It can be a pretty disappointing world out there. So often, our real word heroes stumble and reveal they are less than what they appeared to be. We see it all the time with politicians in whom we had once believed, celebrities we had once admired and even with high profile people who may have not even been on our radar until their fall from grace. “He really tweeted that?” “I can’t believe she said that to a parking attendant!” “Didn’t she know there was a camera recording it all?” These are just a few sentences we’ve recently uttered in exasperation around our household.
On the other hand, one of the cool things about fictional characters is that it’s unlikely that they’ll misbehave. It’s no secret in advertising that using a fictional spokesperson relieves a marketer of the fears of using a real-life spokesperson. When was the last time Tony the Tiger was caught in a compromising position by the paparazzi? I can’t imagine the Lone Ranger getting into drunken brawls. Of course, one of the actors who played him did. But another actor, Clayton Moore, took the role so seriously that in public he always made efforts to present his best self, understanding that he was representing the heroic ideals of honesty, kindness and selflessness exemplified by the Lone Ranger.
But I’m not going to simply go on about how most superheroes are depictions of good people and provide good role models. Like Geico always tells us, everyone knows that. Superman is a good fella and we should all strive to be honest like him. But there’s a bigger idea here.
Now that we’re in graduation season, when many of us will be listening to impressive graduation speeches (I just heard General Major Charles F. Bolden, Jr. of NASA speak at Gettysburg), a wry thought came to mind.
I’m realizing that one of the greatest strengths of 21st century heroic fiction found in so many comics and geek-focused movies is that not only do the heroes do the right things, but that they do things. They are doers. They are purposeful. I’m thinking of so many of protagonists (and antagonists) and realizing they have a baked-in entrepreneurial spirit and a clear sense of purpose. Nobody tells a superhero to create a brand, sew a costume and go on nightly patrol, but they do. There’s no corporation telling the Avengers they have to avenge, the Defenders they have to defend or the Teen Titans that they have to ..umm..Titan. But they do.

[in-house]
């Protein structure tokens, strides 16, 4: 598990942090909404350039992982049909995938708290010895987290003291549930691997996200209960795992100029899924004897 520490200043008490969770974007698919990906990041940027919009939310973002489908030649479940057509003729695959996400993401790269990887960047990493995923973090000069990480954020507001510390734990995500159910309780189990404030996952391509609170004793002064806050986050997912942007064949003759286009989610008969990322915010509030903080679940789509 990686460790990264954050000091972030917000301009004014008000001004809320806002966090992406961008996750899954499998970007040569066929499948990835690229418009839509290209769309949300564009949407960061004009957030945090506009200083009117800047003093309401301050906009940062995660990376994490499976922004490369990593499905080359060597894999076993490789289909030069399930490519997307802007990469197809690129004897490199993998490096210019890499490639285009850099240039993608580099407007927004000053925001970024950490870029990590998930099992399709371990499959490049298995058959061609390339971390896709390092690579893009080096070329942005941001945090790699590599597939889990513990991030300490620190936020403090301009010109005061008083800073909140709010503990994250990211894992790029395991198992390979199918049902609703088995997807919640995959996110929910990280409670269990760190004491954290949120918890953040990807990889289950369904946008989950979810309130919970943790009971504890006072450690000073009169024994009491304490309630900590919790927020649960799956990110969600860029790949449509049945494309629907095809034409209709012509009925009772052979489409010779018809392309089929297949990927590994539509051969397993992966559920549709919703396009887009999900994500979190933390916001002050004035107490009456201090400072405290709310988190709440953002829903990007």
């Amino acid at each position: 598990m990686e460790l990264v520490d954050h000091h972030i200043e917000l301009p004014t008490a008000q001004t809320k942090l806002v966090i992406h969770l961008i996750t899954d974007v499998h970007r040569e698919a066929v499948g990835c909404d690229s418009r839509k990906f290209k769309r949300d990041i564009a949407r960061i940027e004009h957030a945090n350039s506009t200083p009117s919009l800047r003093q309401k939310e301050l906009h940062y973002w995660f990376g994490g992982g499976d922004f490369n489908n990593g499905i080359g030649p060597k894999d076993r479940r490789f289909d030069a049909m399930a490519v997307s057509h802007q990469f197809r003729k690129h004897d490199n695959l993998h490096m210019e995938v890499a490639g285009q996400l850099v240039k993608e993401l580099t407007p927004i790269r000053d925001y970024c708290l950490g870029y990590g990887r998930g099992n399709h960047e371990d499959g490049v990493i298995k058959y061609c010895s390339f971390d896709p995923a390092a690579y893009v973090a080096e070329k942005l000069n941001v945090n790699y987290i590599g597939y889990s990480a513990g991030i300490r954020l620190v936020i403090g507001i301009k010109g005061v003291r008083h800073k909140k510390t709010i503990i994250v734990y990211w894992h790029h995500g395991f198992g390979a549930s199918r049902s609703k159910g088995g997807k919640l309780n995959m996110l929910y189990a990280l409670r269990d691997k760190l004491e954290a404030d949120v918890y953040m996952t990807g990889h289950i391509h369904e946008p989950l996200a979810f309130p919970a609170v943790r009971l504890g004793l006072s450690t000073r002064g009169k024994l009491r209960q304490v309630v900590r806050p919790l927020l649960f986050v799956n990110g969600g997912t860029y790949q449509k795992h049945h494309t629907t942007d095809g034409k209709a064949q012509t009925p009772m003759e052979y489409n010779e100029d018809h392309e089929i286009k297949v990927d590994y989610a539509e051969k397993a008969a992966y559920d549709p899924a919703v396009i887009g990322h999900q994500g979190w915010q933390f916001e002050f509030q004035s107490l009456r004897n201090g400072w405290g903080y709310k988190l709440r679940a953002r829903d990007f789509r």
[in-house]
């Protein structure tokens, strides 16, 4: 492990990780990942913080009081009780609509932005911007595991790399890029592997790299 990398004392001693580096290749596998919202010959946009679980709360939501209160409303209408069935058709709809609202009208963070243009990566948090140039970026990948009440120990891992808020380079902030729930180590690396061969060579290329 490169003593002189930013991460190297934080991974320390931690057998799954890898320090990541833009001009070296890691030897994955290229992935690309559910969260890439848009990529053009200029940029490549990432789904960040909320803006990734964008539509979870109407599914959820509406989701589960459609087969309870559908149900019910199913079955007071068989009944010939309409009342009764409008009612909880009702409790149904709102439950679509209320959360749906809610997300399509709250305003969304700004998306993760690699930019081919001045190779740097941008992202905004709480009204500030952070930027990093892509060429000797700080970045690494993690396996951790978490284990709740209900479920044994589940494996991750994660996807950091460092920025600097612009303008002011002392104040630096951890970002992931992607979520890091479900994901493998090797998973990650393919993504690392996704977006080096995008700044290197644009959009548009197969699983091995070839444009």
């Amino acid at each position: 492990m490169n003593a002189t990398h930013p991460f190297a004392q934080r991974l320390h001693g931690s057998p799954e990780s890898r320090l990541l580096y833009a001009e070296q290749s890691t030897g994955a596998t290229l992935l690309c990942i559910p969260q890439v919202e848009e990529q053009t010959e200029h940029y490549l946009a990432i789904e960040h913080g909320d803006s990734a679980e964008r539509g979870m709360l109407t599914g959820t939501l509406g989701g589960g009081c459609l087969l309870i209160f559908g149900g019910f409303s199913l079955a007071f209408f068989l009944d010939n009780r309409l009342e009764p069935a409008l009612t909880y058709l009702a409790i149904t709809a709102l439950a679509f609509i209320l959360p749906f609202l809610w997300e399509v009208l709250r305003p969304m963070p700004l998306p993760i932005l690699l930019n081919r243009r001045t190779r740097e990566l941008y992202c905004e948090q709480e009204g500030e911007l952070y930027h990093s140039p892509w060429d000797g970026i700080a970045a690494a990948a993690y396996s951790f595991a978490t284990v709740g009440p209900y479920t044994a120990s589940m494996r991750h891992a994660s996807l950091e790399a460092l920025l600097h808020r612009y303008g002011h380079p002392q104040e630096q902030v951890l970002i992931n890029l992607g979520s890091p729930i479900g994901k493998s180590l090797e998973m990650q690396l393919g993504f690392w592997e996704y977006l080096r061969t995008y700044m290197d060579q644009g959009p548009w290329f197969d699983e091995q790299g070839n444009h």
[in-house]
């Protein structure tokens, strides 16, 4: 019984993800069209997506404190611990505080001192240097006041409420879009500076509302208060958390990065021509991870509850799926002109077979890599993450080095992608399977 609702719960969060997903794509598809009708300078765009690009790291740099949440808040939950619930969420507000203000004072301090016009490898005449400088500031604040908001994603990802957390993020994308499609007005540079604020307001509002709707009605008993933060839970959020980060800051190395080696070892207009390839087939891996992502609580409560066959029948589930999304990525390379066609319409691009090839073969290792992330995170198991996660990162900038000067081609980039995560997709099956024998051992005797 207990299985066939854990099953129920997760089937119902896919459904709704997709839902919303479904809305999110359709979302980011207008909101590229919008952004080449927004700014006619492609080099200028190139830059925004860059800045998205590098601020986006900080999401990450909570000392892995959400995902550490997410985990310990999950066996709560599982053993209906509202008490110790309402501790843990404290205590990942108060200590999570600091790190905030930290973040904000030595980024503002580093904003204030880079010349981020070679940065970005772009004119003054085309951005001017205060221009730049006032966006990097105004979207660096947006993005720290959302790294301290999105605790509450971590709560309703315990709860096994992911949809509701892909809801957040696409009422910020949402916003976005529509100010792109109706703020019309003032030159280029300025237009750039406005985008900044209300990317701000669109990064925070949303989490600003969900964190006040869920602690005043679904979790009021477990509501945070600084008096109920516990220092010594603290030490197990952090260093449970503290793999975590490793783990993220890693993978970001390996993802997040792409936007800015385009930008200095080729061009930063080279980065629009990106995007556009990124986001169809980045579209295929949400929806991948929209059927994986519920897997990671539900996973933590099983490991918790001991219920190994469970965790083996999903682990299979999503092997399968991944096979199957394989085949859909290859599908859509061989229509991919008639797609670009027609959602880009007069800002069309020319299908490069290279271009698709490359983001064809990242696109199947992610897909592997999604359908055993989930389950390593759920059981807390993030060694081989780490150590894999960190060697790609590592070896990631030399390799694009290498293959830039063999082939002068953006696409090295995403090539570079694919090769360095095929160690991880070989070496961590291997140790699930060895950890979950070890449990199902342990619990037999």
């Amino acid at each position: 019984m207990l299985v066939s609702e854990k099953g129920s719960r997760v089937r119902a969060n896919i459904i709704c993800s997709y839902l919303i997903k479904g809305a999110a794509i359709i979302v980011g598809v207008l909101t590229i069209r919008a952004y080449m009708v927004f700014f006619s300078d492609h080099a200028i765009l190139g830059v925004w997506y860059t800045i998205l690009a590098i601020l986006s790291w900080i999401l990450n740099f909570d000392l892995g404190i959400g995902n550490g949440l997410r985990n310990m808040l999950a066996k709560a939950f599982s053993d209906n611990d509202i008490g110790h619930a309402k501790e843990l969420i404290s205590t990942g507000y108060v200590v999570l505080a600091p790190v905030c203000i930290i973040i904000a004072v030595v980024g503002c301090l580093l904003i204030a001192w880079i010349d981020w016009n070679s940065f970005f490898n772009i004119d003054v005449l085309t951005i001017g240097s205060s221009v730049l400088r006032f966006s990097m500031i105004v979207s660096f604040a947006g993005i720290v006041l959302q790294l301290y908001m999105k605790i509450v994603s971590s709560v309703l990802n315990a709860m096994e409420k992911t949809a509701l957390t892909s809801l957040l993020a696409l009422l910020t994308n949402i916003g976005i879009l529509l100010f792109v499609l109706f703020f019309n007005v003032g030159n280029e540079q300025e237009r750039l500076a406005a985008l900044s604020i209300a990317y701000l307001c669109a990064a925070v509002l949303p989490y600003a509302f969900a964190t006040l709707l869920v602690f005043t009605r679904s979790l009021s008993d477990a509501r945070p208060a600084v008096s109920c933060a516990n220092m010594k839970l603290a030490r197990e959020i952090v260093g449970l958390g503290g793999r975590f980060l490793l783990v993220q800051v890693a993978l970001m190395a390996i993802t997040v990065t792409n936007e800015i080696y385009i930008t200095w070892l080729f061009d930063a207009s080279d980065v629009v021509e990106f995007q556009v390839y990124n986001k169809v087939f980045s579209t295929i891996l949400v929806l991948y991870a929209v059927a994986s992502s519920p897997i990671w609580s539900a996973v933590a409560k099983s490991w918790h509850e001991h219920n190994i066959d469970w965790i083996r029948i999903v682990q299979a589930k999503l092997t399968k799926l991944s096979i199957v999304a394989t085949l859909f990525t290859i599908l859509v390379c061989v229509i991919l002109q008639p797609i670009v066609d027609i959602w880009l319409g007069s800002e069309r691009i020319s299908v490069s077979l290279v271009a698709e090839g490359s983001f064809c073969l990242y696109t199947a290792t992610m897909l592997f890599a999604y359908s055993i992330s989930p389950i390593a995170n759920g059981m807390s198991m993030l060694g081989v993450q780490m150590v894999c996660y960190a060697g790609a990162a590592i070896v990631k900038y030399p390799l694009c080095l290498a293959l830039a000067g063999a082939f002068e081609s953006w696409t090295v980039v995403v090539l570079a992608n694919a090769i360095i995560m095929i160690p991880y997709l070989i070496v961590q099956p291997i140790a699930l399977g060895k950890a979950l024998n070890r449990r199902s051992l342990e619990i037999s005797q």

Looking beyond the traditional superhero formula from the big companies, we can see similar themes. Mark Millar’s Chrononauts are self-motivated and ambitious. Ed Brubaker and Steven Epting’s character Velvet is smart, canny and self-directed with an urgent sense of purpose. Valiant’s Kay McHenry is a courageous woman who’s ready to step into a bigger job.
And taking it a step further, what about the creative folks behind it all? Fast Company voted Kelly Sue DeConnick of Ms. Marvel and Bitch Planet as one of the most creative people in business. Mike Pellerito, the president of Archie Comics, seems to be always looing at the toys in his toy box and asking, “What if we did something different?” A guy like IDW’s Dirk Wood brings an off-the-chart level of personal passion and impish mischievousness to his publisher’s efforts and to the industry in general. CBLDF’s super-intelligent Alex Cox educates while fighting for the right of creative expression. Retailer Marc Hammond, of Skokie’s Aw Yeah Comics, puts it all on the line every day by creating an immensely enjoyable retail experience for hard-core fans, casual first timers and kids of all ages. And these folks are just the tip of the iceberg.
These great characters, both the real ones and the fictional ones, all have a personal passion. And more than that – they all share the very best qualities of entrepreneurship: persistence, adaptability, strong work ethic and the abilities to communicate and inspire. As I’m thinking about what kind of stuff to fill my head with, I’d argue that comic heroes and their creators’ messages are the healthiest “foods for your mind” in all of pop culture. Better than politicians. Better than celebrities. Better than movie stars. There’s innovative creativity to be sure, but it’s wrapped in the classic can-do attitude that’s at the heart of it and is at the heart of American business.
You know, the luminaries of geek culture can provide great ideas to next year’s graduation planners about the very best types of role models…and doers.